Kiwis are cashing in on their own YouTube clips to create full-time jobs for themselves.
More than 100 New Zealand "video bloggers" have so far joined YouTube's Partner Programme, which was first offered to producers of popular content and has been extended to everyone in the 20 countries where it's available.
It rewards owners of most-watched clips by sharing profits from advertising that runs alongside their videos, or vlogs.
The number of members earning more than $1000 each month has tripled in the past year.
The man behind one of New Zealand's most subscribed YouTube channels, Wellington comedian and musician Matt Mulholland, would not reveal how much he is earning, but expects a new development project launched last week will soon be his sole source of income.
He said signing up to the "Next Vlogger" programme would provide him free equipment and $10,000 of start-up advertising.
"The whole point of it is to build your channel up to a bigger point and that will be my plan to get the money coming in."
Mr Mulholland said he had a taste of the website's potential when one of his early videos - a cover of Beyonce's If I Were a Boy - garnered hundreds of hits.
"But the one I found super-surprising was a multi-track of the Ghostbusters theme ... that was the first one to get a couple of hundred thousand views in the first few days."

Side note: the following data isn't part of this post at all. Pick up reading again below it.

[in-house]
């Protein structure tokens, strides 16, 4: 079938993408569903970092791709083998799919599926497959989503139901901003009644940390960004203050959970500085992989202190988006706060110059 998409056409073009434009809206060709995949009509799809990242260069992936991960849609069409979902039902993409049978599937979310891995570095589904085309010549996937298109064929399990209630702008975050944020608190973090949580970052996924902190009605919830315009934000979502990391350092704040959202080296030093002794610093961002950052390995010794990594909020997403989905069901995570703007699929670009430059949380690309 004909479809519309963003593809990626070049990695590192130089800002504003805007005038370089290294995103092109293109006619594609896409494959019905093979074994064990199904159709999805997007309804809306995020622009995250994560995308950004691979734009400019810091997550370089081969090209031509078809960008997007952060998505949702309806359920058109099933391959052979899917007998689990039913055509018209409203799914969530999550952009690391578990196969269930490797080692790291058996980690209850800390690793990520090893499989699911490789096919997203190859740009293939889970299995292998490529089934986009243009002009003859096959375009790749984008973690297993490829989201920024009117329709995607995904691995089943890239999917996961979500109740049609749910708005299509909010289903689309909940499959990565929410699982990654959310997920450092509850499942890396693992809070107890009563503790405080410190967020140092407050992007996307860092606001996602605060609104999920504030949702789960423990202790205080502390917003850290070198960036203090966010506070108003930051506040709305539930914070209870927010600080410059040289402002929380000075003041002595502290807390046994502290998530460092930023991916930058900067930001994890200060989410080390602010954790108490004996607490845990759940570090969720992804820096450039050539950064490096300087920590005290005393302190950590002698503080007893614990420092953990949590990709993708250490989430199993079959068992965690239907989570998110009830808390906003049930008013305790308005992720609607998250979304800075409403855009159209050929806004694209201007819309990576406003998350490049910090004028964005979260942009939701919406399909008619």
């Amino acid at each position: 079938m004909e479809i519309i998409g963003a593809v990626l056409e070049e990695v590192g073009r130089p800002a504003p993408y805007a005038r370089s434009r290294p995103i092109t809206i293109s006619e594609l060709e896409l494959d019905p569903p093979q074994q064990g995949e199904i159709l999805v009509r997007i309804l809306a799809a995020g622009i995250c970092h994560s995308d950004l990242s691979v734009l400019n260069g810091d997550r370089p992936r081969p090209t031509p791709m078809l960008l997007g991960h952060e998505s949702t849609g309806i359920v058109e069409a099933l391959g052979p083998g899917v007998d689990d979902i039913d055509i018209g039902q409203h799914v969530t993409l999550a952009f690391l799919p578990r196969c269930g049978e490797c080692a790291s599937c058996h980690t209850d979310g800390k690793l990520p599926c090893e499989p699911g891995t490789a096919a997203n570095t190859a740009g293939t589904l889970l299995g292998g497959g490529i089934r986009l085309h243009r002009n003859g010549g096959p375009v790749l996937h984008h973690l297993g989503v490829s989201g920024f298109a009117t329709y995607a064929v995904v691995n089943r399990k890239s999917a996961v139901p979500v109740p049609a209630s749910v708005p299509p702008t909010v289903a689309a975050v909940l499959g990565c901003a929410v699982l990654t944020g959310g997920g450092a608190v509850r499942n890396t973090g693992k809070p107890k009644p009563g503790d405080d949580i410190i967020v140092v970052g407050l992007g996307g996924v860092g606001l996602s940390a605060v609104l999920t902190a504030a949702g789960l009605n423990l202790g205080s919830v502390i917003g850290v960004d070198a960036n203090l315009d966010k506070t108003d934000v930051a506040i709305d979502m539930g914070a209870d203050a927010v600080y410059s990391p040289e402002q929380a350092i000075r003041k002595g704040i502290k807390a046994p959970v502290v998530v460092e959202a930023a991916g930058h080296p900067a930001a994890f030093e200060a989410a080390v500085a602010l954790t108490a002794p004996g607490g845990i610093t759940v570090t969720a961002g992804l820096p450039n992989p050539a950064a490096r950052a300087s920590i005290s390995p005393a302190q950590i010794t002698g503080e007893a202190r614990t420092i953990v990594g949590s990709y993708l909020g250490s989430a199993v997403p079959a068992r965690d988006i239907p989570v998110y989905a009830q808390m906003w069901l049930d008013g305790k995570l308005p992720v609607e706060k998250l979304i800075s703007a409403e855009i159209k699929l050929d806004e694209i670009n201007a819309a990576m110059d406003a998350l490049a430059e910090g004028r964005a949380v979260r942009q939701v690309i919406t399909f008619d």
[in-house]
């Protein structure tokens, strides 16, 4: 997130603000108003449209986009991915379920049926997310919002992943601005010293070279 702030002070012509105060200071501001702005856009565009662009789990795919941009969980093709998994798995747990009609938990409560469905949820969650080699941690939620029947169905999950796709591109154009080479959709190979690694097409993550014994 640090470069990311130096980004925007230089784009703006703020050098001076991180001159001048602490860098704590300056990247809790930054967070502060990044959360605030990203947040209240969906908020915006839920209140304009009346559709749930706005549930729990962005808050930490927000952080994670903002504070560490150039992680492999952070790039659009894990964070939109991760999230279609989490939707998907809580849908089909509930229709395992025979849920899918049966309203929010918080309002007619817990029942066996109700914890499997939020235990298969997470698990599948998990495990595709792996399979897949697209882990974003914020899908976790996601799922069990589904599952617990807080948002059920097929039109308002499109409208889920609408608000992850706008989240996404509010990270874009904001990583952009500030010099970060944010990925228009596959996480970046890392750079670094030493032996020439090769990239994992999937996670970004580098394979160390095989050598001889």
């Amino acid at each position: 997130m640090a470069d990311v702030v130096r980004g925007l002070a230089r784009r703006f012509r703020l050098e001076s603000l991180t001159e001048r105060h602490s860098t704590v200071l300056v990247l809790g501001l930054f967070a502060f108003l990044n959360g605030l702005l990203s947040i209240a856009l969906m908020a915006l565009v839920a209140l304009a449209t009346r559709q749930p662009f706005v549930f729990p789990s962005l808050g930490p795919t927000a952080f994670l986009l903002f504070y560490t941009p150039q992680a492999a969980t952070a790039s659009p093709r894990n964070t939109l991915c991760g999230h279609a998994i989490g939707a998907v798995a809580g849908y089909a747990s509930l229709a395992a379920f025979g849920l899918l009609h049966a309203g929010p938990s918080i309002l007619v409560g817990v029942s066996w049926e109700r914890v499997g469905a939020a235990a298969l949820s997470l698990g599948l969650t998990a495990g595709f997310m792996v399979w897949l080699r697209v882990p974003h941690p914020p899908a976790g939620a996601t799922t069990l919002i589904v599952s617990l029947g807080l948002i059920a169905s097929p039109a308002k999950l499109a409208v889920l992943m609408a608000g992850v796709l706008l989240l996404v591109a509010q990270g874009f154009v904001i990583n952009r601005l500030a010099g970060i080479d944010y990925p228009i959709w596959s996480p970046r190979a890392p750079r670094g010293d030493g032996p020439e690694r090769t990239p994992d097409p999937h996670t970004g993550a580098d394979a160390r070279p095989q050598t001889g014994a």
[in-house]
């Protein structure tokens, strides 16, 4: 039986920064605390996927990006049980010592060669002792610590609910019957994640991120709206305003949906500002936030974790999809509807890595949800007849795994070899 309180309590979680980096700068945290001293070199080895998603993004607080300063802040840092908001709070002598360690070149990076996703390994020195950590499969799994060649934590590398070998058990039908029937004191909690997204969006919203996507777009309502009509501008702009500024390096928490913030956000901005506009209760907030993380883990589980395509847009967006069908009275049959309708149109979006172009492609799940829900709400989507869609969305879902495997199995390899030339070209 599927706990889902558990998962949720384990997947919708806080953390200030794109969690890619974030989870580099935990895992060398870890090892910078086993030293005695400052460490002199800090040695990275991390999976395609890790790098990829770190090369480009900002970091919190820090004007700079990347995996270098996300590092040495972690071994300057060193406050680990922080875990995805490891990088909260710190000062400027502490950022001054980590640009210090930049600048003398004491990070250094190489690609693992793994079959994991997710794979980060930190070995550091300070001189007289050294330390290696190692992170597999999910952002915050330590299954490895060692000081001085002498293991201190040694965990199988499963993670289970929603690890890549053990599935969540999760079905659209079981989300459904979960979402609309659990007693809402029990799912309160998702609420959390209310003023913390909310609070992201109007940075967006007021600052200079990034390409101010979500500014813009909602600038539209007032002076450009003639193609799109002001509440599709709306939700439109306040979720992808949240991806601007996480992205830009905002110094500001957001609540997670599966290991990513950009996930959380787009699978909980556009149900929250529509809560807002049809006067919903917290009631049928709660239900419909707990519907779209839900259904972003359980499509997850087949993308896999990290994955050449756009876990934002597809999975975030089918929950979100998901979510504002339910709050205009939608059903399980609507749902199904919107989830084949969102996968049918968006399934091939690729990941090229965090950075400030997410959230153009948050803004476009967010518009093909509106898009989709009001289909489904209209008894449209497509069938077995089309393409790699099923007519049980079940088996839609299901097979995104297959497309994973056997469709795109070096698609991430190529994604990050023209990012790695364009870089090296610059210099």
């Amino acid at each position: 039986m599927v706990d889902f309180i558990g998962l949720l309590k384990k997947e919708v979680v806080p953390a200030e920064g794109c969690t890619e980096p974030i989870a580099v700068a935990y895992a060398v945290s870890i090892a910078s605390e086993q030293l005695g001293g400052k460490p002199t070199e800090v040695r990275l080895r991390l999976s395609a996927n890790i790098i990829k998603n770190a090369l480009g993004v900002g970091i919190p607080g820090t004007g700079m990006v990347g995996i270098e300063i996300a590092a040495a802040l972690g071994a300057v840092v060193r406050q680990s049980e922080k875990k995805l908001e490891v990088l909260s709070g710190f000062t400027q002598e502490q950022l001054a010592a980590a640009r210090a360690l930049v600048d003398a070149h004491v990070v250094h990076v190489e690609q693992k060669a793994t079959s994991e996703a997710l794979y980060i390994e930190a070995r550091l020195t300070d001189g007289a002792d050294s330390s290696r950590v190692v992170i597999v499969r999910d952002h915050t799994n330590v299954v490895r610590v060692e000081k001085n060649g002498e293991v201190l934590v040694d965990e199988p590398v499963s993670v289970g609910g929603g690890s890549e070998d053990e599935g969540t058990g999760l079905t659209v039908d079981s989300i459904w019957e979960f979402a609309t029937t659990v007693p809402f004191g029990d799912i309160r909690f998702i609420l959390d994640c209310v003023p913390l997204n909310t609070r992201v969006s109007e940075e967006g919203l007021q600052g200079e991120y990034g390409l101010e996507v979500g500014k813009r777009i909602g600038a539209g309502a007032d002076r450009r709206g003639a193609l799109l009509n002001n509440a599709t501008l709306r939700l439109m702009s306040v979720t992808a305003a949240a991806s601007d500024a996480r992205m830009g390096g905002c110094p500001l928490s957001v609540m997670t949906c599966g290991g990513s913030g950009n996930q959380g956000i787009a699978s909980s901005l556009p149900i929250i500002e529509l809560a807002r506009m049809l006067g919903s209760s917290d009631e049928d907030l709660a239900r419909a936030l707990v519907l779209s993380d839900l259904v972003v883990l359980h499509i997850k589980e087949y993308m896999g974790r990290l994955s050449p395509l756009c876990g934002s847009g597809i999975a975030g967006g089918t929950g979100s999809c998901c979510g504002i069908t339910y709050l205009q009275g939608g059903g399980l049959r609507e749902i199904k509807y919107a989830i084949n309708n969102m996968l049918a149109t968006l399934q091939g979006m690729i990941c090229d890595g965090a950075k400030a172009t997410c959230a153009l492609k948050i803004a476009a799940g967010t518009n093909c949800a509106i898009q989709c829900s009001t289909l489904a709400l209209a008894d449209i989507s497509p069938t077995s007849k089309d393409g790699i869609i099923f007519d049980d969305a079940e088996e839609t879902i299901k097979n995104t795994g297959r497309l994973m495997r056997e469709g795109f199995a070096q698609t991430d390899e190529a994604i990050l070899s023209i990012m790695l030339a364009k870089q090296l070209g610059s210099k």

Because of copyright, he can profit only from his original material, but that's already what he wants to do with a second channel.
"Now I'm just doing what I want to do and hopefully people will continue to watch. It just makes it more fun that way."
He admitted the concept of full-time vlogging seemed impossible a decade ago.
"Now it's slowly becoming an actual possibility and it's awesome. The biggest appeal for me is I can go anywhere in the world, and as long as I have a camera with me, I can be making money."
Wellington travel vlogger Andrew Strugnell, who is developing YouTube NZ communities on Facebook and Google +, says his goal is to make a full-time job out of YouTube.
"Over the last four or five months I've been stepping up my game and I want to tackle the challenge of climbing the partner programme to become successful on YouTube."
Mr Strugnell hopes to boost New Zealand's YouTube profile during a three-month vlogging trip around Canada and the US.
Natalie Tran, Australia's most successful vlogger, is pulling in more than $100,000 a year from her parody videos.
YouTube spokeswoman Kate Mason said vlogging had become one of the fastest-growing YouTube trends to date, with an increasing number of Kiwis broadcasting themselves to the world.
Matt Mulholland's YouTube Channel
Matt Muholland's 'Ghostbusters' cover:
Andrew Strugnell's YouTube Channel
New Zealand Anthem on helium by Andrew Strugnell